#MeToo

in Real Talk by

“Me Too. I was only eight years old when my body became a tool for someone else’s sexual pleasure. For me, the actual abuse never hurt physically. I didn’t know what it was, and it was nothing but “our little secret.” But with time, what had been going on was revealed. By the age of twelve I was destroyed by the shame I felt for what I had been through.”

It was never my choice to be abused. The acts made me feel so guilty. I would think back and wish that I could have said “No,”but I never did, and felt therefore responsible for it. As time passed and with many years of professional help, I realized that I wasn’t at all responsible for what I was put through.

That being said,  I meet people way too often nowadays who have been sexually abused growing up, too ashamed to talk about it. One major reason is that they feel responsible for it. They feel responsible for what someone put them through. I don’t blame them. Victims often question if they deserve to carry the responsibility- “Why, why, why?” is the internal monologue. When our children reveal that they have been or are being abused, they get “Why didn’t you tell us earlier?” In asking that question, children are given a load of responsibilities – responsibilities they shouldn’t have to bear. As we get older, the questioning doesn’t stop putting us in a role of responsibilities as they continue with “Why didn’t you say no- Why did you wear that skirt- Why did you even…?” What I’m trying to say is, the one and only person that should be held responsible for his or her acts is the person using a situation or position to get their lusts fulfilled by using others.

Just because the abuse didn’t “hurt” doesn’t mean it isn’t as real and wrong as being raped. You should never be held at fault for what someone else did to you. Not saying ‘No!’ isn’t automatically a ‘Yes!’ -consent is something you give. No one should ever take it from you on their demand.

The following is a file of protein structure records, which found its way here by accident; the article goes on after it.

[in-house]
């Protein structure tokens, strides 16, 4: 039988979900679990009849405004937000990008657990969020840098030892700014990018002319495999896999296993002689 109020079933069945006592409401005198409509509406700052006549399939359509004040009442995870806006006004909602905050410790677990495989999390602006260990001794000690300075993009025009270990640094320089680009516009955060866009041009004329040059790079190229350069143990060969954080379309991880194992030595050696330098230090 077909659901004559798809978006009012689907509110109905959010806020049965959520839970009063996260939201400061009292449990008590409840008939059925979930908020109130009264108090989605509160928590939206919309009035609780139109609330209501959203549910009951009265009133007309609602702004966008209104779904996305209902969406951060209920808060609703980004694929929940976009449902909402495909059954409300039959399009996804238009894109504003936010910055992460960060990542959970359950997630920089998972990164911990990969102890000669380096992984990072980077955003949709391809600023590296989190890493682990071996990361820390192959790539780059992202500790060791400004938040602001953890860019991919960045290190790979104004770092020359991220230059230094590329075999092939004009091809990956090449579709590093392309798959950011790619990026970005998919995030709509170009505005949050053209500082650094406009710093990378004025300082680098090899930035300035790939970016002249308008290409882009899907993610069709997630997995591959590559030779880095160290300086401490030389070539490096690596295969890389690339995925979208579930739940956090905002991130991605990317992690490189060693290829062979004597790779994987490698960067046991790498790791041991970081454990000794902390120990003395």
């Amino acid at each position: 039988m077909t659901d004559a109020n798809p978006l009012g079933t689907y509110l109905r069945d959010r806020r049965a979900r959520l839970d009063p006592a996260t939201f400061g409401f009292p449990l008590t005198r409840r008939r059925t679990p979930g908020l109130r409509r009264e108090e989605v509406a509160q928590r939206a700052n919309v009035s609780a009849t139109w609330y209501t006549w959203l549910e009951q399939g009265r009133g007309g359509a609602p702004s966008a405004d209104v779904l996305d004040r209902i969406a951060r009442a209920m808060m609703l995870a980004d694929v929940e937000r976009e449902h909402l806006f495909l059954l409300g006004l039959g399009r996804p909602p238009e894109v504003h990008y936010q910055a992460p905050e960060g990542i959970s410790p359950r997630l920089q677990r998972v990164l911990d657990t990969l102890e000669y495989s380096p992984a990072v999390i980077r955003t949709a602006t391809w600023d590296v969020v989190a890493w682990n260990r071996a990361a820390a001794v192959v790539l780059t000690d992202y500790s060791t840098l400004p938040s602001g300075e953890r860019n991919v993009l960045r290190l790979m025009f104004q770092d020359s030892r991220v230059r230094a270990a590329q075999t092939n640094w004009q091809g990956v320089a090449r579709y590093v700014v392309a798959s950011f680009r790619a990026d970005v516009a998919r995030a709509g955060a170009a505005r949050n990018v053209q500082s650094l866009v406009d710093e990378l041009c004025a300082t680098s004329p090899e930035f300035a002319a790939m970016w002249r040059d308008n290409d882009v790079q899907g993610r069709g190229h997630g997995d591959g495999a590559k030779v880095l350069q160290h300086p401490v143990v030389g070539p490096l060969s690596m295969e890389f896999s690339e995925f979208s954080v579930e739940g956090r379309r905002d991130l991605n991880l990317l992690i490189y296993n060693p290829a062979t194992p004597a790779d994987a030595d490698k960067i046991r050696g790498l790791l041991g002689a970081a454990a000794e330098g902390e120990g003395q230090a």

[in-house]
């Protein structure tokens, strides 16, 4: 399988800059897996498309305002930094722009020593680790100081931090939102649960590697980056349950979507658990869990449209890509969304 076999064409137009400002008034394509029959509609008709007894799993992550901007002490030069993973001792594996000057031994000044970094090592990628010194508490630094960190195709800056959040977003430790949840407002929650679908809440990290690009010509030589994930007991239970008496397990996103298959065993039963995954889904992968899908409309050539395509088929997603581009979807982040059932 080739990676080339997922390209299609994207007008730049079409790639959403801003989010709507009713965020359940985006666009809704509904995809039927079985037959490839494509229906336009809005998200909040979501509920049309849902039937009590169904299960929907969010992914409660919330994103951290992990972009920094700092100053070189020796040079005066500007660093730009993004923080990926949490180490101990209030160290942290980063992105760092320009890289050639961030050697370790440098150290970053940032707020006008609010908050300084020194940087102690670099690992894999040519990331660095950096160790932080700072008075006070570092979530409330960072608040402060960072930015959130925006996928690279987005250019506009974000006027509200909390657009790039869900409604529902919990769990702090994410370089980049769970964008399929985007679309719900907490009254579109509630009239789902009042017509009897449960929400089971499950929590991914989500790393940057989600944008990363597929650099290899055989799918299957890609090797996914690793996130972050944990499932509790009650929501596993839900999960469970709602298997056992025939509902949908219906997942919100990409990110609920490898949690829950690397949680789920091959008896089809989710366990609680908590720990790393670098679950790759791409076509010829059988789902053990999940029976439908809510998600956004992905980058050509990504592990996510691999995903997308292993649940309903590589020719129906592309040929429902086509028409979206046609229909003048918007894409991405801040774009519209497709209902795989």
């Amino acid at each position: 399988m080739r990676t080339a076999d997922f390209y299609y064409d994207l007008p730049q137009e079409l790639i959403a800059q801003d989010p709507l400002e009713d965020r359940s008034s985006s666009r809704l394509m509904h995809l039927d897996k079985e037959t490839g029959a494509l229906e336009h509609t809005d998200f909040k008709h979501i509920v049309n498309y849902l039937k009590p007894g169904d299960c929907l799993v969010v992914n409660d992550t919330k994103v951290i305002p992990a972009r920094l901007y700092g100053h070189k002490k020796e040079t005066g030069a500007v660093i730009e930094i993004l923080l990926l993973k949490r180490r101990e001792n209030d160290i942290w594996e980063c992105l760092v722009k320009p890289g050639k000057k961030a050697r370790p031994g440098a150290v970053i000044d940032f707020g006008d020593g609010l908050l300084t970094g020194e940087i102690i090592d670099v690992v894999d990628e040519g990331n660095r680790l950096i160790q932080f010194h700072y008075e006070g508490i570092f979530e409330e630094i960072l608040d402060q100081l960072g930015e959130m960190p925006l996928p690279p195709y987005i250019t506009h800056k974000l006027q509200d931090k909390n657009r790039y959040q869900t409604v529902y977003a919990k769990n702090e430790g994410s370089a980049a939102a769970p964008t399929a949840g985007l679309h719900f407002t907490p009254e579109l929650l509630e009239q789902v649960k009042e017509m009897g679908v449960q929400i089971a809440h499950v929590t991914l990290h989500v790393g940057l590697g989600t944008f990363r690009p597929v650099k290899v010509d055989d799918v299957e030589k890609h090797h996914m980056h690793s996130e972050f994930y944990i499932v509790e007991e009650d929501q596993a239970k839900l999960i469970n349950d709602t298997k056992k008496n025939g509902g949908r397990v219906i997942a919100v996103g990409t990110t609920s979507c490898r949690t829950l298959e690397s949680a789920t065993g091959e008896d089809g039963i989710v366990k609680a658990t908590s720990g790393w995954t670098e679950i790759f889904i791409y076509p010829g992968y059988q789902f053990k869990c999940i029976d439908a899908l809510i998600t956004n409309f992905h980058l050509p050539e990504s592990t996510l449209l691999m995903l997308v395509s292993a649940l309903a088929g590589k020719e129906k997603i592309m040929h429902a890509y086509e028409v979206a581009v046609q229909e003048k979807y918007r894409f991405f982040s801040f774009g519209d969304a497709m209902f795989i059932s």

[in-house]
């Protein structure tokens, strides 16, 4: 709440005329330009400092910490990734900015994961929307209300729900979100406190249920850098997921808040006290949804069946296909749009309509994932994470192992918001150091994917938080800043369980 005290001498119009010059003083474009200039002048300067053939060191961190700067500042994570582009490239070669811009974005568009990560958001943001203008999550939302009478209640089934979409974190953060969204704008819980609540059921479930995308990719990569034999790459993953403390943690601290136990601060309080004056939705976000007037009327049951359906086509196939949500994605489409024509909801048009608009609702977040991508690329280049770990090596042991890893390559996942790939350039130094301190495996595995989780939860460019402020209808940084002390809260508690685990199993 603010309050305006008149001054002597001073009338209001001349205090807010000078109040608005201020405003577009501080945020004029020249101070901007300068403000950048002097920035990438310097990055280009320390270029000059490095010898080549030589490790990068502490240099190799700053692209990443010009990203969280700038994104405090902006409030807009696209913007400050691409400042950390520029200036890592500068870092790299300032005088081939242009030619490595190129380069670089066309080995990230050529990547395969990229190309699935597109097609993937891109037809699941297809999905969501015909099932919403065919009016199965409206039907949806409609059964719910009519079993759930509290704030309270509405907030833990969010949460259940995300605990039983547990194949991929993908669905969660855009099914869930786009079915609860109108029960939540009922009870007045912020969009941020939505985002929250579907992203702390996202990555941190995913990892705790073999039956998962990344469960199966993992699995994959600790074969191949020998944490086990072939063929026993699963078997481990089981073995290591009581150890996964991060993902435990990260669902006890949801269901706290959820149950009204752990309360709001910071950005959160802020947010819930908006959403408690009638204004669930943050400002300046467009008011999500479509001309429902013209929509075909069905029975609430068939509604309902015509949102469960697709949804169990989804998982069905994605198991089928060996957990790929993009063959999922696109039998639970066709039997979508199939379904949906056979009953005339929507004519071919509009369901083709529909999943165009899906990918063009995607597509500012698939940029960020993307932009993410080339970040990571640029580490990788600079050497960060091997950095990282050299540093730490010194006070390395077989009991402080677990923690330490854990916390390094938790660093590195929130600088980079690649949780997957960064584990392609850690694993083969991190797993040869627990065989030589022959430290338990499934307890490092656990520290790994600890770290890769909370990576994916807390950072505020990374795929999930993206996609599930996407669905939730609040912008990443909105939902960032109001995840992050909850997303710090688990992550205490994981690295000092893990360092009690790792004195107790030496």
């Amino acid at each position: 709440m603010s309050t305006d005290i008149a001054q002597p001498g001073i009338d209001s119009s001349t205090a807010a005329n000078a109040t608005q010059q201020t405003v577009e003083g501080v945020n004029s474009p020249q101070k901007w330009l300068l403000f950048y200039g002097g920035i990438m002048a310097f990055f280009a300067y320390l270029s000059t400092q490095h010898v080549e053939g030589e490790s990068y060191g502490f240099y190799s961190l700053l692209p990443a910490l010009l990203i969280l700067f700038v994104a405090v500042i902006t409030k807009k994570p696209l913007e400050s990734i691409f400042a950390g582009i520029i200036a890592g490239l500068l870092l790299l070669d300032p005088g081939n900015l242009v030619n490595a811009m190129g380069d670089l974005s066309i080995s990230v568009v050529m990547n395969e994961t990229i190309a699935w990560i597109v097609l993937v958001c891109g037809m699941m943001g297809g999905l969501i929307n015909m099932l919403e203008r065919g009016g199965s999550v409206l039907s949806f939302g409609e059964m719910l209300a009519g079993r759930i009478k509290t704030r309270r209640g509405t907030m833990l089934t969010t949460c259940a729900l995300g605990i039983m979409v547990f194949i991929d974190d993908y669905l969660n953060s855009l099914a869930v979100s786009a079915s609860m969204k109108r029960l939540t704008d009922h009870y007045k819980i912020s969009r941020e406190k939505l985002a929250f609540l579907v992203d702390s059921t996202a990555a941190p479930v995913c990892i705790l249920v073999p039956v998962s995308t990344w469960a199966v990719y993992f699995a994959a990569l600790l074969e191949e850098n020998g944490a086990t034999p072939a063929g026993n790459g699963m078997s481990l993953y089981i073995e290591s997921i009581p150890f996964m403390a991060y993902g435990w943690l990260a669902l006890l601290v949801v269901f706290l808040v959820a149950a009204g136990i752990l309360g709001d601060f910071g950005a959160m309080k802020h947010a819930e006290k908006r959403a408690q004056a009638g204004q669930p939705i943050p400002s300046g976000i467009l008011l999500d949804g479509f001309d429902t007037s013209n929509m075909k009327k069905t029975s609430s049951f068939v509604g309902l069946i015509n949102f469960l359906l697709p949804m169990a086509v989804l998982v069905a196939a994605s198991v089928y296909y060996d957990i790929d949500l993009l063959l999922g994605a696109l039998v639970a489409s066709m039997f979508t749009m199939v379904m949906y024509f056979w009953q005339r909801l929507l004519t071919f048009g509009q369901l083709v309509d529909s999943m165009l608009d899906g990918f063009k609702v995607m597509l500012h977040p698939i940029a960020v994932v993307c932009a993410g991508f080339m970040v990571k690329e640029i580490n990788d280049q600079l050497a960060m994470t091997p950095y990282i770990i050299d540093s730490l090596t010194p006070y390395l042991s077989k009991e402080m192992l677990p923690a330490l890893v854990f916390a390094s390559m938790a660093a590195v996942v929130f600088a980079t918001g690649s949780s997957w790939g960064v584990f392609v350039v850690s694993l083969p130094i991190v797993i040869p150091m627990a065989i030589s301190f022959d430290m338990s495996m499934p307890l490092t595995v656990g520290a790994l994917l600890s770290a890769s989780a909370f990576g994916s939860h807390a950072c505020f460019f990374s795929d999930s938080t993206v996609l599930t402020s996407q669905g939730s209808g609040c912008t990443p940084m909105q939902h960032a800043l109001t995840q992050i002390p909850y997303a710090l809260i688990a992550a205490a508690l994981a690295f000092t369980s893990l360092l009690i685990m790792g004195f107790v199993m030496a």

Back in 2014, my sister and I started a hashtag in Sweden to break the silence and taboos around sexual abuse. #VÅGATALA, meaning “Dare to Speak Up” immediately went viral. We wanted to bring the topic to everyone’s dinner table, as we expressed it. We can’t make a difference until we make it OK to talk about- and silence isn’t just the best way to keep the victims in the dark, but also the best protection for perpetrators.

So now you know where I come from. I am actively working against sexual abuse, especially with children. I work every day towards a society where children have the sole right to their bodies, and where adults take their responsibilities.

Last weekend we all saw how #MeToo took over our social media and that’s what inspired this post. I can’t let an opportunity like this go without reaching out to all of you who have ever been assaulted or abused and tell you it wasn’t your fault. To make it clear I can give you some hard facts:

– We live in a society where one-fifth (one out of five) kids will be abused before the age of eighteen. That’s the fact. Imagine the hidden figures in that, all the cases that are never reported.
– As we find new ways to communicate the forms of assault comes with it and today it’s so common that every girl at the age of 14 has, or knows someone who has, received an unwanted dick pic.

So, who am I? I was born ’91 in Sweden, raised by a wonderful mom into a proud gay man, and am now living in Los Angeles, working as a fashion model. I have a twin sister and are the youngest of five brothers. I was abused for 1.5 years, starting at the age of eight. I am not a professional in any way, except in the way my story has inspired me to help others. That’s why I last year started a non-profit back in Sweden, together with my mom and granny; to take my experience, turn it into knowledge, and use it to end the too common assault and crimes.

Author: Sebastian Lysén
@sebastianlysen

If you have been abused and want to talk to someone that will listen or need help, visit the National Sexual Assault Telephone Hotline at www.rainn.org

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